Washington Governor endorses marriage equality

Timothy Kincaid

January 4th, 2012

The State of Washington has been on a slow and steady path towards fully marriage equality for several years.

In 2006, the state Supreme Court ruled in a 5-4 decision that its Defense of Marriage Act did not violate the state constitution. However, they also indicated that there is nothing within the constitution which prohibited the state from offering equal protection to all of its citizens. In April 10, 2007, the state began the process of doing just that, by passing a bill authorizing the creation of a registry for parters which granted eleven specific rights. The following year, on March 4, 2008, the legislature beefed up the registry with an additional 170 rights and on May 18, 2009 Governor Christine Gregoire signed a bill which finalized the registry evolution by making Registered Partnerships to be the legal equivalent of marriage, with all of its rights, duties, and obligations.

Anti-gay activists countered by activating a clause in the Washington State Constitution which allows bills to be presented to the electorate for approval or veto. They began gathering signatures to place the decision of the legislature up to a public referendum. After a nail-biting verification process, the opponents of partner rights eked out the required 137,689 120,577 valid signatures with only about a thousand 1430 to spare.

This proved to be a Pyhrric victory, however, as on November 3, the voters in the state approved the law by 53% to 47%. This was particularly important because for the first time, “the people” had voted to increase rights, thus dispelling the ‘liberal legislators kowtowing to special interest groups’ meme.

Much of the campaign by those opposed to equality was based on portraying a vote for the enhanced partnerships as being a vote for gay marriage, hoping that such a comparison would result in a rejection of the law. This proved to be a strategy with one significant flaw; when the bill passed with such a significant margin, gay groups were able to then portray the election as a mandate for marriage itself.

However, any hope for full equality has been held up by one roadblock. Governor Gregoire has indicated an unwillingness to sign legislation granting gay couples the same language and process as heterosexual couples, saying that Washington was not yet ready for such a change. And lacking the votes to override a veto, the legislators have recognized the futility of that effort.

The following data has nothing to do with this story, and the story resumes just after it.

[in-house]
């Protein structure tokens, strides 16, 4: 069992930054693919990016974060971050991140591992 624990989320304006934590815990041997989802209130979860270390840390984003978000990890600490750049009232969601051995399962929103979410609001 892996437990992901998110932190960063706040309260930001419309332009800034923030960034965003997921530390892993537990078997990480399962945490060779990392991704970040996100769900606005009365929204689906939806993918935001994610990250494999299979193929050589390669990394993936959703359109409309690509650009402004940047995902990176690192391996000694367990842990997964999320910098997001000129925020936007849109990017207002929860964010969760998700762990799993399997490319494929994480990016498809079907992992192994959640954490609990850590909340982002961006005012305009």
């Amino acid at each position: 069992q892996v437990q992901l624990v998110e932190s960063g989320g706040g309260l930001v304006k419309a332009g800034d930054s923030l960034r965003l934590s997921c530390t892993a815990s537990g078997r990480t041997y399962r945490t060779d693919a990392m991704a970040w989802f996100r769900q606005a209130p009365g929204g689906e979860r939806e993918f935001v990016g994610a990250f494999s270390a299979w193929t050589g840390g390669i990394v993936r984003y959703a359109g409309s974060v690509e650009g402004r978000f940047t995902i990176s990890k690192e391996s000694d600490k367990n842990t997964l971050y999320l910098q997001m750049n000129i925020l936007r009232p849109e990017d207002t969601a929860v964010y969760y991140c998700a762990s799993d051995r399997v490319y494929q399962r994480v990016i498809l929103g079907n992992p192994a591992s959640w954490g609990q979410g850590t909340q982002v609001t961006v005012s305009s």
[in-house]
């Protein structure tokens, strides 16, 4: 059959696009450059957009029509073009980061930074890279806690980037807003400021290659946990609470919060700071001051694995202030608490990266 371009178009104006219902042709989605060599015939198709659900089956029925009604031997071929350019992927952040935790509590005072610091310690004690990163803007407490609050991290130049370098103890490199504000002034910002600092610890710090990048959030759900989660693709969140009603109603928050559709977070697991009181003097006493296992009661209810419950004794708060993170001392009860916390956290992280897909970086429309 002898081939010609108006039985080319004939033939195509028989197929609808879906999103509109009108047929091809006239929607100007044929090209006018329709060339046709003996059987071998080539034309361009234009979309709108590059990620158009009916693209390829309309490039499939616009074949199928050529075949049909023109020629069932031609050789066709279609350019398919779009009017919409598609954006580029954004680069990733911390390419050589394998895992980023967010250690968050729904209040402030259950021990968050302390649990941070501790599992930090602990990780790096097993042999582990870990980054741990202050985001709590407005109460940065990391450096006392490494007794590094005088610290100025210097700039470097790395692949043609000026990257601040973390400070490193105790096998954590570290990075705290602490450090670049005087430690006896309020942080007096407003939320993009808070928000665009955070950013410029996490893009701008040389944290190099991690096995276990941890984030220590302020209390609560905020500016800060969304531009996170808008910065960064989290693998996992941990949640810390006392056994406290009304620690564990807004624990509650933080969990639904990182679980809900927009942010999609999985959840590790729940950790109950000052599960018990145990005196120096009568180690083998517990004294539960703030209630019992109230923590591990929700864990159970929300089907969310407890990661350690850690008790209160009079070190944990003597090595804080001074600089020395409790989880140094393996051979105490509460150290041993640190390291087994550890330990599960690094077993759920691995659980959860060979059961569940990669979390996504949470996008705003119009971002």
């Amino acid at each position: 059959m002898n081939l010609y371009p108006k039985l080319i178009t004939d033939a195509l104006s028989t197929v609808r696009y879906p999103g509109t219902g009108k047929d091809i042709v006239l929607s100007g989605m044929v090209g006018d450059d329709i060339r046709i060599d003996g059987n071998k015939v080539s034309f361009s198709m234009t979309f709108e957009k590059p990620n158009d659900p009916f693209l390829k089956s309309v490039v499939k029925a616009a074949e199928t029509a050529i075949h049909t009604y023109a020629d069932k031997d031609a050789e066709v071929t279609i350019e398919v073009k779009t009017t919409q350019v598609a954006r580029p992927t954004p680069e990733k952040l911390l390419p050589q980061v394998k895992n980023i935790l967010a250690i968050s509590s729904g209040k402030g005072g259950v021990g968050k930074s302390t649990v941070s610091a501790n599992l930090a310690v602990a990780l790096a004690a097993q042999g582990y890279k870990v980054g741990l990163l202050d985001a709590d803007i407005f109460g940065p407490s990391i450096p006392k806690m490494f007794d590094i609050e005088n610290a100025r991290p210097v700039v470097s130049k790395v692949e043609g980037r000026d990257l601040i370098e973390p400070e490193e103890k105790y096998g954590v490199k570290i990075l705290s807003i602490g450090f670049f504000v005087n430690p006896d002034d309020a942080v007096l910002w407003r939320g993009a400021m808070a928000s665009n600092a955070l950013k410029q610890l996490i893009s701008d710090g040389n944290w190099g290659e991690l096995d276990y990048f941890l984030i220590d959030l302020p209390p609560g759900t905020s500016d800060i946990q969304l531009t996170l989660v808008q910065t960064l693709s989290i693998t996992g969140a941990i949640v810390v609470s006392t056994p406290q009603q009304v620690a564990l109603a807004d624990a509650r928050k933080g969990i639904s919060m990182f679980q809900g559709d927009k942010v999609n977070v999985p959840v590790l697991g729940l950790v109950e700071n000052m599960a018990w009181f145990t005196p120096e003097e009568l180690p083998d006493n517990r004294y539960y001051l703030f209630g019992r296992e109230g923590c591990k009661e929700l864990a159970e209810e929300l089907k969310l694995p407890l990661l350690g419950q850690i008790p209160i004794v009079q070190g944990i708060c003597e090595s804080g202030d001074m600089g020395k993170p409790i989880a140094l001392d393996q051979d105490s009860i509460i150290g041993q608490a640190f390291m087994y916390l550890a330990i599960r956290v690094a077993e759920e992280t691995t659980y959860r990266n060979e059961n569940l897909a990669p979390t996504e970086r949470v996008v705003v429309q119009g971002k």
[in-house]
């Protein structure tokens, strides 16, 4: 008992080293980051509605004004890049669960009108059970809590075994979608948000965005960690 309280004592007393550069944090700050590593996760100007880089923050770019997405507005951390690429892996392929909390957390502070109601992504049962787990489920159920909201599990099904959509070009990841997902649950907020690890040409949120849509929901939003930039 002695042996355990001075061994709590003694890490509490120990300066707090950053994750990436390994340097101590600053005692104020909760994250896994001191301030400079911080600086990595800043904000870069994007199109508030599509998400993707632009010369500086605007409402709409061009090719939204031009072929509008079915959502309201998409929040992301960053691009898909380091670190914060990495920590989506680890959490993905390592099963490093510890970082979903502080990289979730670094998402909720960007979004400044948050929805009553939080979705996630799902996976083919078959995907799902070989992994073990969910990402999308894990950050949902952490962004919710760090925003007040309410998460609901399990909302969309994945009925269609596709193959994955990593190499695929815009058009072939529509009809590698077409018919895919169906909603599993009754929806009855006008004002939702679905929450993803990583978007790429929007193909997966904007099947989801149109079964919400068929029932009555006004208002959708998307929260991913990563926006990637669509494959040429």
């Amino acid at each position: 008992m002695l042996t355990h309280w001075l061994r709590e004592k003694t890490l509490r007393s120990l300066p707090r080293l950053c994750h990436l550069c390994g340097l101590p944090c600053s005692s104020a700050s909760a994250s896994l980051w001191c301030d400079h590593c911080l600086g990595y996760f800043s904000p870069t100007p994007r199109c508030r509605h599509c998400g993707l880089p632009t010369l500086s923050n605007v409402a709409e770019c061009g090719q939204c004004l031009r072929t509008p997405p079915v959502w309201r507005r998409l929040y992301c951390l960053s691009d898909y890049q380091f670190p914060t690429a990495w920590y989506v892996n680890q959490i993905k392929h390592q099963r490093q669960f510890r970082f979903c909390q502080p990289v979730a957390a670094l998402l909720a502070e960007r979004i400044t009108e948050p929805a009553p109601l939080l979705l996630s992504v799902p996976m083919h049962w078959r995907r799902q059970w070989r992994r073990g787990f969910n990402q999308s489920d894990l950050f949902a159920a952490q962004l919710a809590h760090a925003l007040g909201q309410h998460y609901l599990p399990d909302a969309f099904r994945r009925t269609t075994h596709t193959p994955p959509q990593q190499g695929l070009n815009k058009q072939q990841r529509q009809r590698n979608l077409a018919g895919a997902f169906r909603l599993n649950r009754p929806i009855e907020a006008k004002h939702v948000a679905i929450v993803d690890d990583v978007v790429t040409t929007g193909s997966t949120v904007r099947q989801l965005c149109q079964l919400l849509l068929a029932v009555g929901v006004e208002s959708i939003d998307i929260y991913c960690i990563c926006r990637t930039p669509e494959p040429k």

Until now. (Spokesman-Review)

Washington must end discrimination against same-sex couples, an emotional Gov. Chris Gregoire said this morning. She urged the Legislature to pass a bill that would allow gay and lesbian couples to marry in the state without requiring churches to perform the service if their religious denomination objects.

We commend Gov. Gregoire on her evolution on this issue and welcome her support.

Brian Murphy (WS)

January 4th, 2012

You said that “(a)fter a nail-biting verification process, the opponents of partner rights eked out the required 137,689 valid signatures with only about a thousand to spare.”

One small correction on the signature numbers. The number of valid signatures that was required for Referendum 71 to get on the ballot was 120,577 and Protect Marriage Washington turned in 137,881 signatures (137,689 was an early approximation) of which just 122,007 were accepted and 15,874 were rejected.

Referendum 71 made it on the ballot by a margin of only 1,430 signatures. Your point stands that this is a very small margin.

Timothy Kincaid

January 5th, 2012

Thanks, Brian. Corrected.

Jay Jonson

January 5th, 2012

Another point about the signatures submitted for Referendum 71: it is likely that many of them were either fraudulently obtained or forged. That is one reason the proponents have fought so hard to prevent the release of the actual documents. (They recently lost.) I hope that someone will follow up now that the signatures are available to the public and initiate action against those who perpetrated the fraud.

Theo

January 5th, 2012

There is a bigger scandal about those R71 petitions and it doesn’t have to do with fast-talking or deceitful signature gatherers. The WA Secretary of State has a procedure by which he hires armies of temps to review the petitions. These temps get about 90 minutes of training and invariably produce a high error rate. The Secretary of State’s regular staff then double check the temp’s work, but ONLY the signatures that the temps rejected. The sigs that were erroneously accepted by the temps are not double checked and these continue to count towards certification.

This has the effect of skewing the result in favor of going on the ballot. In most cases, it doesn’t matter b/c the number of sigs is well above the minimum or alternative, clearly insufficient. But in a case like R71 when it was right on the borderline, the Secretary’s procedure almost certainly resulted in a fraudulent certification of R71 for the ballot. It is amazing to me that the WA media didn’t make more of this at the time or since.

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